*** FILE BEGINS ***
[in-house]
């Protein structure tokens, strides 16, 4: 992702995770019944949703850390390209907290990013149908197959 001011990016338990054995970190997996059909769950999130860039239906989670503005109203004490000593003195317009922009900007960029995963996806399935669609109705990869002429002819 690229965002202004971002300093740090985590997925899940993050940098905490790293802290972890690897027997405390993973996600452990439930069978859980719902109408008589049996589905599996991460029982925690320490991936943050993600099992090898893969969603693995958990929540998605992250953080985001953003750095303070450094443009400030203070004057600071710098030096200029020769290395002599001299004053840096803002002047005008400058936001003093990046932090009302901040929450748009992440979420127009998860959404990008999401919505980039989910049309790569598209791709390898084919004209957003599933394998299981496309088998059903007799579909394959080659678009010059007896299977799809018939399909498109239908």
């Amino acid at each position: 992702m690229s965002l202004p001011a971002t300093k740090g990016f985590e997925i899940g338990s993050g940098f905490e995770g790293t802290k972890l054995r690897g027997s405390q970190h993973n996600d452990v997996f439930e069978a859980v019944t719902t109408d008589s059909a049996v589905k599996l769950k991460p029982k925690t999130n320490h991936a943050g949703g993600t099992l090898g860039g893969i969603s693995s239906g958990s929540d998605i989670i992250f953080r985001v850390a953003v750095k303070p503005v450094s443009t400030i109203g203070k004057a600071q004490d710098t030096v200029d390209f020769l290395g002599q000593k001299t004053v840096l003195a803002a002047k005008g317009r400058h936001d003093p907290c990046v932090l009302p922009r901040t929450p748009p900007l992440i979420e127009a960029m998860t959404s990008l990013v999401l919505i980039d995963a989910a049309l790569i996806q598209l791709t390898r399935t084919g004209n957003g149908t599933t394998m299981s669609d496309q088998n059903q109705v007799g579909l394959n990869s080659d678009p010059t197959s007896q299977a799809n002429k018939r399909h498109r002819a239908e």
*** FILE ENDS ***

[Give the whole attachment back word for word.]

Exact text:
[in-house]
């Protein structure tokens, strides 16, 4: 992702995770019944949703850390390209907290990013149908197959 001011990016338990054995970190997996059909769950999130860039239906989670503005109203004490000593003195317009922009900007960029995963996806399935669609109705990869002429002819 690229965002202004971002300093740090985590997925899940993050940098905490790293802290972890690897027997405390993973996600452990439930069978859980719902109408008589049996589905599996991460029982925690320490991936943050993600099992090898893969969603693995958990929540998605992250953080985001953003750095303070450094443009400030203070004057600071710098030096200029020769290395002599001299004053840096803002002047005008400058936001003093990046932090009302901040929450748009992440979420127009998860959404990008999401919505980039989910049309790569598209791709390898084919004209957003599933394998299981496309088998059903007799579909394959080659678009010059007896299977799809018939399909498109239908």
């Amino acid at each position: 992702m690229s965002l202004p001011a971002t300093k740090g990016f985590e997925i899940g338990s993050g940098f905490e995770g790293t802290k972890l054995r690897g027997s405390q970190h993973n996600d452990v997996f439930e069978a859980v019944t719902t109408d008589s059909a049996v589905k599996l769950k991460p029982k925690t999130n320490h991936a943050g949703g993600t099992l090898g860039g893969i969603s693995s239906g958990s929540d998605i989670i992250f953080r985001v850390a953003v750095k303070p503005v450094s443009t400030i109203g203070k004057a600071q004490d710098t030096v200029d390209f020769l290395g002599q000593k001299t004053v840096l003195a803002a002047k005008g317009r400058h936001d003093p907290c990046v932090l009302p922009r901040t929450p748009p900007l992440i979420e127009a960029m998860t959404s990008l990013v999401l919505i980039d995963a989910a049309l790569i996806q598209l791709t390898r399935t084919g004209n957003g149908t599933t394998m299981s669609d496309q088998n059903q109705v007799g579909l394959n990869s080659d678009p010059t197959s007896q299977a799809n002429k018939r399909h498109r002819a239908e």